Exhibitors are Becoming Younger and More Inventive

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Skift Take

The latest research from Freeman digs into the current exhibitor mindset and what they're really looking for from events.

Dynamics are shifting in the meetings industry, and exhibitors are changing. They are younger, more female, and driven by a broader set of objectives and event types.

The latest Freeman trends report focuses on exhibitors’ needs. This is the latest report in the research series carried out by Freeman.

A whopping 72% of the survey’s 1,911 respondents reported exhibiting at various types of events beyond just tradeshows. In addition to tradeshows, they are more likely to exhibit at user conferences and consumer events or execute their own independent events. Most exhibit teams now report to the chief marketing officer, which has led to an event evolution.

“The competition is heating up for where exhibitors are spending their dollars,” says Ken Holsinger, senior vice president of strategy and research at Freeman.

Younger Exhibitors and Attendees

The report reveals that exhibitors are younger and more female. Compared to Freeman’s last exhibitor report, there are 3% more Gen Zers, 12% more Millennials, 6% fewer Gen Zers, and 9% fewer Boomers, leading to an overall decrease in average age from 51 down to 47 in less than a year. It is imperative that meeting professionals consider this age shift and the dynamics that align with it in planning their events.

The age shift has also created an interesting scenario in which exhibitors and attendees are aligned from an age standpoint. At the same time, meeting professionals are about eight to nine years older, says Holsinger. This is creating a disconnect. “In certain categories, organizers have pretty much gone back to a rinse and repeat of what they’ve always done in their meetings. After you’ve attended one or two of those post-pandemic, you might make a shift and try some different meetings and try some different opportunities both as an attendee and an exhibitor.”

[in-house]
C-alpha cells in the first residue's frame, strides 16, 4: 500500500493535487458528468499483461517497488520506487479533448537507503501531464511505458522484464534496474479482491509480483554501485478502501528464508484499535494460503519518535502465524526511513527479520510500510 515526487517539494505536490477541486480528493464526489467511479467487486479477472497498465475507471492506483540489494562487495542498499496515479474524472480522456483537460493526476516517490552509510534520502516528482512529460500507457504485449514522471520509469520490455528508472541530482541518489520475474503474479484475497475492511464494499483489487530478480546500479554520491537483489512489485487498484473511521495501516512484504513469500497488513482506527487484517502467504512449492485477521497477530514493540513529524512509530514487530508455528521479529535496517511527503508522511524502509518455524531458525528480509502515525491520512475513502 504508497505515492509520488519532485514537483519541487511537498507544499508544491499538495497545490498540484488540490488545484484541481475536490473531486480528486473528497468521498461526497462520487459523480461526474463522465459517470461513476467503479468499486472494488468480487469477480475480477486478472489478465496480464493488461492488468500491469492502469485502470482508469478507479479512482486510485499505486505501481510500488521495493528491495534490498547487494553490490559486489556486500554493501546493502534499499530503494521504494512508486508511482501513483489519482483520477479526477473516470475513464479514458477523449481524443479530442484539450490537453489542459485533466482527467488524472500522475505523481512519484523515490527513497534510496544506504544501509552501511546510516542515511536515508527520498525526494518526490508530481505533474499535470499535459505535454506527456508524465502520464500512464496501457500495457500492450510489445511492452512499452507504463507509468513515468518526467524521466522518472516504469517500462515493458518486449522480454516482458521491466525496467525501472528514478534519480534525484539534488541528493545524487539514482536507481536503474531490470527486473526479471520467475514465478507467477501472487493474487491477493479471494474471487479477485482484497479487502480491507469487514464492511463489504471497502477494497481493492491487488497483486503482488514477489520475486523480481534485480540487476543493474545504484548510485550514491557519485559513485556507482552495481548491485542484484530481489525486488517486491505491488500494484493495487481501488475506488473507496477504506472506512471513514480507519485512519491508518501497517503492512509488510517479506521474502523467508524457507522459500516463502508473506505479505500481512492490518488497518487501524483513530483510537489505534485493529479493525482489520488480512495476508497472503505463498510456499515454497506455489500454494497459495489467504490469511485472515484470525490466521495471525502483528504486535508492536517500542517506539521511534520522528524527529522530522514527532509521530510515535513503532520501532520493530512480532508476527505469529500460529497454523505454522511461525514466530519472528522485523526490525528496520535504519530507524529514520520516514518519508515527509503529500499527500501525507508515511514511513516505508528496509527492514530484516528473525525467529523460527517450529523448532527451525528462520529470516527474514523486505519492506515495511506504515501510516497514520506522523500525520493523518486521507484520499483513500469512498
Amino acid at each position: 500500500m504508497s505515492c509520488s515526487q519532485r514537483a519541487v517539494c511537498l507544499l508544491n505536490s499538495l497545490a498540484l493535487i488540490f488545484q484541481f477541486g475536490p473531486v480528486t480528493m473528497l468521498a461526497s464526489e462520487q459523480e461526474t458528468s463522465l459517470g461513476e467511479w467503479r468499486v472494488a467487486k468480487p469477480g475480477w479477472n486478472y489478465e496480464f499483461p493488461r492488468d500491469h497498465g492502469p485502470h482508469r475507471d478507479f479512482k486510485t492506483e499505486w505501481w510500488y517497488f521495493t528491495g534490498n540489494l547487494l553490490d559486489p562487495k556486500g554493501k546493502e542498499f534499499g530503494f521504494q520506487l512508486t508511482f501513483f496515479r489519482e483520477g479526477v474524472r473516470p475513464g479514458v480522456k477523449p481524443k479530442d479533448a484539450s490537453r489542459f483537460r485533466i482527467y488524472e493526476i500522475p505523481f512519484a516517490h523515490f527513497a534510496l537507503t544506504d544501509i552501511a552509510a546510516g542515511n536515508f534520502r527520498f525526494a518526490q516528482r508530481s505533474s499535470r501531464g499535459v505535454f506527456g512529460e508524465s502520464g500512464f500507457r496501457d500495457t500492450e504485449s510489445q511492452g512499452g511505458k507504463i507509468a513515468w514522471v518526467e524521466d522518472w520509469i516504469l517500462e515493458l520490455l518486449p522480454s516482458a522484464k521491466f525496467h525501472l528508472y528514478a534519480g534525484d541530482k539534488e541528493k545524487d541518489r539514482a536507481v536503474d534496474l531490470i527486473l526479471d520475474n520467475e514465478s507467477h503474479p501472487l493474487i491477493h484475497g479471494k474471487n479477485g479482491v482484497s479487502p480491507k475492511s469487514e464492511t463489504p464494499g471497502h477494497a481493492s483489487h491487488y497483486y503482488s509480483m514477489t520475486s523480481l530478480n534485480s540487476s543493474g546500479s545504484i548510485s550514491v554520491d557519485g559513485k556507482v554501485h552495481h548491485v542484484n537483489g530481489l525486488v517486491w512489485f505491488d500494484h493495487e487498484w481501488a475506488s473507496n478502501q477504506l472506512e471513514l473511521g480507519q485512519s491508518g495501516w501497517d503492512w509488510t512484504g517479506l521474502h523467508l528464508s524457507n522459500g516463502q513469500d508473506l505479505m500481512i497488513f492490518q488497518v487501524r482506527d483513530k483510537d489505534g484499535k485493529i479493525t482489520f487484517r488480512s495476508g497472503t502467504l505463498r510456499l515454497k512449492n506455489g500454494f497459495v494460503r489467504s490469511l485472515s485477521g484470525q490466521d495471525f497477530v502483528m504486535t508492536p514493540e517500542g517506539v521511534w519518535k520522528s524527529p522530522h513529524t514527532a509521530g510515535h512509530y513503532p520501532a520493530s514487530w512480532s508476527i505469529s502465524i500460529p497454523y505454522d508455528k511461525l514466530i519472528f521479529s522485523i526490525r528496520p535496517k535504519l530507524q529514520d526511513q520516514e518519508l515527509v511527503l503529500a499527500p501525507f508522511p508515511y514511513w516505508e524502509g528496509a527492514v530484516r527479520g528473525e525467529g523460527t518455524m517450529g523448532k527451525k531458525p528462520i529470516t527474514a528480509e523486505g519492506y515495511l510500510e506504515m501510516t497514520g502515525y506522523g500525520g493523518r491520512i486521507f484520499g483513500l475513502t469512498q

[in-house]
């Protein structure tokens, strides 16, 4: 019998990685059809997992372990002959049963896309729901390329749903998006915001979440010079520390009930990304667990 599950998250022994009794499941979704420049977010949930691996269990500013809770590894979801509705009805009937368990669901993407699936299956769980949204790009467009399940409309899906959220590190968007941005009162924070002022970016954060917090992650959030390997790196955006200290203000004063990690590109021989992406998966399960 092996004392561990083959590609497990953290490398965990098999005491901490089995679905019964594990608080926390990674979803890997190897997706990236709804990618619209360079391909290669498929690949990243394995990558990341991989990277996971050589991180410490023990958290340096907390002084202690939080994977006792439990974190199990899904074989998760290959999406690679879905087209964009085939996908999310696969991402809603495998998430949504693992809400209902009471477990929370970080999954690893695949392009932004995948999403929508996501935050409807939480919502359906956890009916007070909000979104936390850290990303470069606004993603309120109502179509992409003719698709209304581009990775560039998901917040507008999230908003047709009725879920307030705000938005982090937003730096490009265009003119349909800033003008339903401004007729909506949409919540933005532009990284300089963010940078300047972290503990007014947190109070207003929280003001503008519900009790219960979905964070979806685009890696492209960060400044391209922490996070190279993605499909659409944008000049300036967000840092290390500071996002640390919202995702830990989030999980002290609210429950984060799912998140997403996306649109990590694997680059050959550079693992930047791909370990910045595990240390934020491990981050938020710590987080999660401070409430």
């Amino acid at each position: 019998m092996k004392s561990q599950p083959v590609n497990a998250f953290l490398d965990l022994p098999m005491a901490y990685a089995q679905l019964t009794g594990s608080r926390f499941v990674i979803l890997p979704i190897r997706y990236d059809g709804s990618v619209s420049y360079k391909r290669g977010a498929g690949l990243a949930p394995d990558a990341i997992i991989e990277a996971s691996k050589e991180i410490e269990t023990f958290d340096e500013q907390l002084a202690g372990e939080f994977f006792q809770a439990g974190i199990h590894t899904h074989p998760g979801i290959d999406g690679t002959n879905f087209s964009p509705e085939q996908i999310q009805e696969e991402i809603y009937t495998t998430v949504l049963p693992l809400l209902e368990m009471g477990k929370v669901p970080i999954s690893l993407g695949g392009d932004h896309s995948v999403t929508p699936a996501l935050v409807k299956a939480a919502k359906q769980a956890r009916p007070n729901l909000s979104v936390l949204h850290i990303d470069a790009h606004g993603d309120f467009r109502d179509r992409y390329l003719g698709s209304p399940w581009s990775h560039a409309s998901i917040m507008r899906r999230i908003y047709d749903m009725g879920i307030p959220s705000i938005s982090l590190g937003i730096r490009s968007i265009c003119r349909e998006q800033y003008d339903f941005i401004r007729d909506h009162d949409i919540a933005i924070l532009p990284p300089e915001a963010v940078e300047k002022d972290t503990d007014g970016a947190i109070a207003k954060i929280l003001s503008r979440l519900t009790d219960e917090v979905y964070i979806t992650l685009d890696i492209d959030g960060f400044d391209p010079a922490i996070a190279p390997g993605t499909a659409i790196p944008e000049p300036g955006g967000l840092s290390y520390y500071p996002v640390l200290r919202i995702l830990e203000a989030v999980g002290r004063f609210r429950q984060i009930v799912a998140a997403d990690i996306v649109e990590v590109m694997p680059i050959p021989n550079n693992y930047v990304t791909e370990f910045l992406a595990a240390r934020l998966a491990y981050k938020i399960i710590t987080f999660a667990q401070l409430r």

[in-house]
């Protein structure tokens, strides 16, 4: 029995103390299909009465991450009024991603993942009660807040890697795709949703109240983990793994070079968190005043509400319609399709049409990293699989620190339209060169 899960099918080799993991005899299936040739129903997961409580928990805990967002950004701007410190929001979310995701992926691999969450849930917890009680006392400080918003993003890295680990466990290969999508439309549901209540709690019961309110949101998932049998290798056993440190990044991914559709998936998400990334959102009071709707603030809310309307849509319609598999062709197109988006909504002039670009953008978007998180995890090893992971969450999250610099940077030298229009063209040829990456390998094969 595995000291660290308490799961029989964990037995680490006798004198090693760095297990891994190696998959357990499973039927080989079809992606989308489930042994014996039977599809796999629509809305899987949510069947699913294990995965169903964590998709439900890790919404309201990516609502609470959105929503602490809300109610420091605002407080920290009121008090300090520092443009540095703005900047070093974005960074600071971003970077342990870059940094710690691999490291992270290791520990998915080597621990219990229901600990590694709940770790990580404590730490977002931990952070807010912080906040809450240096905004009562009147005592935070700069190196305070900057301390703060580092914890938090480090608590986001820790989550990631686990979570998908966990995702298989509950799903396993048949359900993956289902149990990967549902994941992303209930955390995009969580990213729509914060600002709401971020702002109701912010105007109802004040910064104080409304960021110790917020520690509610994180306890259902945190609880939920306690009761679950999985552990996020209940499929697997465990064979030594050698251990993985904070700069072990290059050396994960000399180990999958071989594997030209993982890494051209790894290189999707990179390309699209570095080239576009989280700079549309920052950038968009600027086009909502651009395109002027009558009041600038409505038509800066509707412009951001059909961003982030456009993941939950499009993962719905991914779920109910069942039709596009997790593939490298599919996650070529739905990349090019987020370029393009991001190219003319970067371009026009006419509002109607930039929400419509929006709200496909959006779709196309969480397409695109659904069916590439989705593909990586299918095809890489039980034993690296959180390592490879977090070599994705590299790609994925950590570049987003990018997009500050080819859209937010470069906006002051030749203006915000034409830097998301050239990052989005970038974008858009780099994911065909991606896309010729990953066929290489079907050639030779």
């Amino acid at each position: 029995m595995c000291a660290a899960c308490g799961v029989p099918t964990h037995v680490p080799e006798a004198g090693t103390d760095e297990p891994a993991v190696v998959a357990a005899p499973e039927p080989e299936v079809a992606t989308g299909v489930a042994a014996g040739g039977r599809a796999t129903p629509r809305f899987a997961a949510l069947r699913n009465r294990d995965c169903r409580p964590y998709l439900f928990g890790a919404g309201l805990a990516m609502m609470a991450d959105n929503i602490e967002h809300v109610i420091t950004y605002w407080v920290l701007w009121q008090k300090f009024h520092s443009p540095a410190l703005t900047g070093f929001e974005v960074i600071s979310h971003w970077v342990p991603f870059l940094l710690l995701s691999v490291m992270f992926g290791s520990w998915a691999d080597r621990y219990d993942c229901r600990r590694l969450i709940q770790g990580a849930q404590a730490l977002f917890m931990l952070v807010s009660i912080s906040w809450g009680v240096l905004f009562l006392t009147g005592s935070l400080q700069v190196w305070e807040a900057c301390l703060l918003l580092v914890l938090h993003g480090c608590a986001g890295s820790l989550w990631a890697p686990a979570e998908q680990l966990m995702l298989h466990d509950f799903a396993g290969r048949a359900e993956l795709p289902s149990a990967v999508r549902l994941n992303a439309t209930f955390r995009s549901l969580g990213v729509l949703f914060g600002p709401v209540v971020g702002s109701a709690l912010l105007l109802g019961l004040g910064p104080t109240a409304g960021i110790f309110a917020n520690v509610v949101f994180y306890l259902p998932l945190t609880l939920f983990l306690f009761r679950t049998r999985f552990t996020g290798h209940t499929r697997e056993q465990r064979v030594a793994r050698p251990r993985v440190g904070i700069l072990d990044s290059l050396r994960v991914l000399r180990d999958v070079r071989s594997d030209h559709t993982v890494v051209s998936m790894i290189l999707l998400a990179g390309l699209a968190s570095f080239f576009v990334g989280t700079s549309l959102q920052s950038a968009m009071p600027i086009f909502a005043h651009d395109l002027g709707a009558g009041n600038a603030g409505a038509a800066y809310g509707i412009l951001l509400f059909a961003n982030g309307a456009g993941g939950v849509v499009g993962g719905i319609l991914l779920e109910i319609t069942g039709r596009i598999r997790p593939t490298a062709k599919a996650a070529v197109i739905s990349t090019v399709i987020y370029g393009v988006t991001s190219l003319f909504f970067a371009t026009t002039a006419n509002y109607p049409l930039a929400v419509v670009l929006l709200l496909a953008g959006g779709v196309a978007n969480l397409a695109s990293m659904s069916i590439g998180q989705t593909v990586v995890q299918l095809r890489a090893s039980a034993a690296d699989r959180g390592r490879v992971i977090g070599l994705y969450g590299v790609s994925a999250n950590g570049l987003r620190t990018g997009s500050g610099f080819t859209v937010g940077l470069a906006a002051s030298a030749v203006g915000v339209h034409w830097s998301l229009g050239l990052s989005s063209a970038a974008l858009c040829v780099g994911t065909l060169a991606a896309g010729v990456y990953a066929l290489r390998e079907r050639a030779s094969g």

Exhibitors Attend Tradeshows to Do More Than Sell

There is a misconception that exhibitors attend events only to sell. The trends report indicates that networking is just as important. Commerce was ranked by 33 percent, and networking by 32 percent. “Part of the shift toward networking for exhibitors is the shift in generations,” Holsinger said. 

Coinciding with this, exhibitors are designing booths with networking in mind. Many of the larger booths have seating areas for private places to connect. 

The survey reports that exhibitors can enhance their ROI by receiving attendee lists ahead of time to set up networking opportunities. 

In addition, Holsinger stresses the importance of ongoing networking. “The biggest gap in the overall trade show flow is connection stops at registration and at the completion of the event,” Holsinger said. “Networking needs to be continuous and ongoing.”

Attendees and exhibitors want to bond over shared professional challenges and topics. Speed dating over hors d’oeuvres isn’t cutting it anymore. This type of networking can be a useful ancillary – but it’s not sufficient on its own. Event attendees would be better served if organizers devoted more time to valued forms of networking.

“Don’t rely on serendipity,” says Holsinger. “Given today’s tech and pace of communication how is it possible to leave those meetings to chance?”